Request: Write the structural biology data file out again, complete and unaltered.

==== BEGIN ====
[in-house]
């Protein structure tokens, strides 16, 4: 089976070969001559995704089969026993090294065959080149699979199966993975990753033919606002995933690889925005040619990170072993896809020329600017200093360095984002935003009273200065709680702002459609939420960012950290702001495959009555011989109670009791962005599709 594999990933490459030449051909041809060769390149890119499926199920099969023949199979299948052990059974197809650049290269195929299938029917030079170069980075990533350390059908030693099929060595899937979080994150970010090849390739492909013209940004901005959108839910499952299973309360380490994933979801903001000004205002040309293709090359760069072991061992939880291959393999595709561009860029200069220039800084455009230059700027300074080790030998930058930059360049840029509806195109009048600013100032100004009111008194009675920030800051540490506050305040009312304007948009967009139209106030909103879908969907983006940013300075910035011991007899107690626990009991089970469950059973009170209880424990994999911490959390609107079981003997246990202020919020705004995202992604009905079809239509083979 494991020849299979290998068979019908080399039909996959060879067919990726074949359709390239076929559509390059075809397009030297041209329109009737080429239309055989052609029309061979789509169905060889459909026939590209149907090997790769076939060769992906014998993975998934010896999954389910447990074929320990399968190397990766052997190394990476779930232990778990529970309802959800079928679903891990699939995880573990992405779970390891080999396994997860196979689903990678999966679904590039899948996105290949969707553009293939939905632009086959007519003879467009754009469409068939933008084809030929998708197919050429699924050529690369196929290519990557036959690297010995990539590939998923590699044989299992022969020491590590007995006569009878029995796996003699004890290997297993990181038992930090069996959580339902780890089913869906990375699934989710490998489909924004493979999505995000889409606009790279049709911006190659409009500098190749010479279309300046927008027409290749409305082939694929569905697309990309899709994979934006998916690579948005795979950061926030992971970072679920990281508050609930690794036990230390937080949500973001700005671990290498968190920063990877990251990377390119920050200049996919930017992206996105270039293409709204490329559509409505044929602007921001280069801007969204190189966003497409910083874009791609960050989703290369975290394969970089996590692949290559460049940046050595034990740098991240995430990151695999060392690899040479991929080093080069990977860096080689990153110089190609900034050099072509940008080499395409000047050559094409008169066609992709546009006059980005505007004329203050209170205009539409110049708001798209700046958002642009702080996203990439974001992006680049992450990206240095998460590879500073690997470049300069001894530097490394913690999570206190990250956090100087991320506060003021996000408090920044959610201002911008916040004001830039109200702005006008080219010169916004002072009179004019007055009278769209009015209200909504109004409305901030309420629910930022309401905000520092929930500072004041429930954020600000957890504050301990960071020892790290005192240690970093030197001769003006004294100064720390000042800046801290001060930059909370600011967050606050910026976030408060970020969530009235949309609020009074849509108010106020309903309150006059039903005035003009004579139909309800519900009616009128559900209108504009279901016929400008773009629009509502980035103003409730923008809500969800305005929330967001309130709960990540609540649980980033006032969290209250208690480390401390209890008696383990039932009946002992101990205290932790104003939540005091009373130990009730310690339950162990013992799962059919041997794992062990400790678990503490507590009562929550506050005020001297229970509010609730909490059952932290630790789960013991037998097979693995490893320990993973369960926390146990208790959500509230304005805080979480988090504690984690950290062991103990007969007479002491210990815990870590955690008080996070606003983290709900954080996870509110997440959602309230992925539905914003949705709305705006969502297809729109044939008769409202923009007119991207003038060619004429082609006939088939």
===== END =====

[in-house]
């Protein structure tokens, strides 16, 4: 089976070969001559995704089969026993090294065959080149699979199966993975990753033919606002995933690889925005040619990170072993896809020329600017200093360095984002935003009273200065709680702002459609939420960012950290702001495959009555011989109670009791962005599709 594999990933490459030449051909041809060769390149890119499926199920099969023949199979299948052990059974197809650049290269195929299938029917030079170069980075990533350390059908030693099929060595899937979080994150970010090849390739492909013209940004901005959108839910499952299973309360380490994933979801903001000004205002040309293709090359760069072991061992939880291959393999595709561009860029200069220039800084455009230059700027300074080790030998930058930059360049840029509806195109009048600013100032100004009111008194009675920030800051540490506050305040009312304007948009967009139209106030909103879908969907983006940013300075910035011991007899107690626990009991089970469950059973009170209880424990994999911490959390609107079981003997246990202020919020705004995202992604009905079809239509083979 494991020849299979290998068979019908080399039909996959060879067919990726074949359709390239076929559509390059075809397009030297041209329109009737080429239309055989052609029309061979789509169905060889459909026939590209149907090997790769076939060769992906014998993975998934010896999954389910447990074929320990399968190397990766052997190394990476779930232990778990529970309802959800079928679903891990699939995880573990992405779970390891080999396994997860196979689903990678999966679904590039899948996105290949969707553009293939939905632009086959007519003879467009754009469409068939933008084809030929998708197919050429699924050529690369196929290519990557036959690297010995990539590939998923590699044989299992022969020491590590007995006569009878029995796996003699004890290997297993990181038992930090069996959580339902780890089913869906990375699934989710490998489909924004493979999505995000889409606009790279049709911006190659409009500098190749010479279309300046927008027409290749409305082939694929569905697309990309899709994979934006998916690579948005795979950061926030992971970072679920990281508050609930690794036990230390937080949500973001700005671990290498968190920063990877990251990377390119920050200049996919930017992206996105270039293409709204490329559509409505044929602007921001280069801007969204190189966003497409910083874009791609960050989703290369975290394969970089996590692949290559460049940046050595034990740098991240995430990151695999060392690899040479991929080093080069990977860096080689990153110089190609900034050099072509940008080499395409000047050559094409008169066609992709546009006059980005505007004329203050209170205009539409110049708001798209700046958002642009702080996203990439974001992006680049992450990206240095998460590879500073690997470049300069001894530097490394913690999570206190990250956090100087991320506060003021996000408090920044959610201002911008916040004001830039109200702005006008080219010169916004002072009179004019007055009278769209009015209200909504109004409305901030309420629910930022309401905000520092929930500072004041429930954020600000957890504050301990960071020892790290005192240690970093030197001769003006004294100064720390000042800046801290001060930059909370600011967050606050910026976030408060970020969530009235949309609020009074849509108010106020309903309150006059039903005035003009004579139909309800519900009616009128559900209108504009279901016929400008773009629009509502980035103003409730923008809500969800305005929330967001309130709960990540609540649980980033006032969290209250208690480390401390209890008696383990039932009946002992101990205290932790104003939540005091009373130990009730310690339950162990013992799962059919041997794992062990400790678990503490507590009562929550506050005020001297229970509010609730909490059952932290630790789960013991037998097979693995490893320990993973369960926390146990208790959500509230304005805080979480988090504690984690950290062991103990007969007479002491210990815990870590955690008080996070606003983290709900954080996870509110997440959602309230992925539905914003949705709305705006969502297809729109044939008769409202923009007119991207003038060619004429082609006939088939």